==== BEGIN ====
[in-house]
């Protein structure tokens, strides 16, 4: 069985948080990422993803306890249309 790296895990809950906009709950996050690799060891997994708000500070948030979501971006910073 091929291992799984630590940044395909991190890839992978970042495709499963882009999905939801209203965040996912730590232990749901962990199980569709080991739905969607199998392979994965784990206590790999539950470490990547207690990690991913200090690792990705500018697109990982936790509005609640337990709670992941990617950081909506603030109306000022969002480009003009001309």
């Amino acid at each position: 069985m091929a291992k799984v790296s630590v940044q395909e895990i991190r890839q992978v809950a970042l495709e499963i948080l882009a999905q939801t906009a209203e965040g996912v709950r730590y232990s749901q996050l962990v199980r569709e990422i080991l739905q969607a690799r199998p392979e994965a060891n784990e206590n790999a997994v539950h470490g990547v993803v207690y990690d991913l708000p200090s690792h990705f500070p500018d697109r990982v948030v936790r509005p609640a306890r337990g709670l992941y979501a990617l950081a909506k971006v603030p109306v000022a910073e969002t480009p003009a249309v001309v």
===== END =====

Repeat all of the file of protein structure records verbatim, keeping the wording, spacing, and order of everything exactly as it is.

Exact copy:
[in-house]
């Protein structure tokens, strides 16, 4: 069985948080990422993803306890249309 790296895990809950906009709950996050690799060891997994708000500070948030979501971006910073 091929291992799984630590940044395909991190890839992978970042495709499963882009999905939801209203965040996912730590232990749901962990199980569709080991739905969607199998392979994965784990206590790999539950470490990547207690990690991913200090690792990705500018697109990982936790509005609640337990709670992941990617950081909506603030109306000022969002480009003009001309």
């Amino acid at each position: 069985m091929a291992k799984v790296s630590v940044q395909e895990i991190r890839q992978v809950a970042l495709e499963i948080l882009a999905q939801t906009a209203e965040g996912v709950r730590y232990s749901q996050l962990v199980r569709e990422i080991l739905q969607a690799r199998p392979e994965a060891n784990e206590n790999a997994v539950h470490g990547v993803v207690y990690d991913l708000p200090s690792h990705f500070p500018d697109r990982v948030v936790r509005p609640a306890r337990g709670l992941y979501a990617l950081a909506k971006v603030p109306v000022a910073e969002t480009p003009a249309v001309v």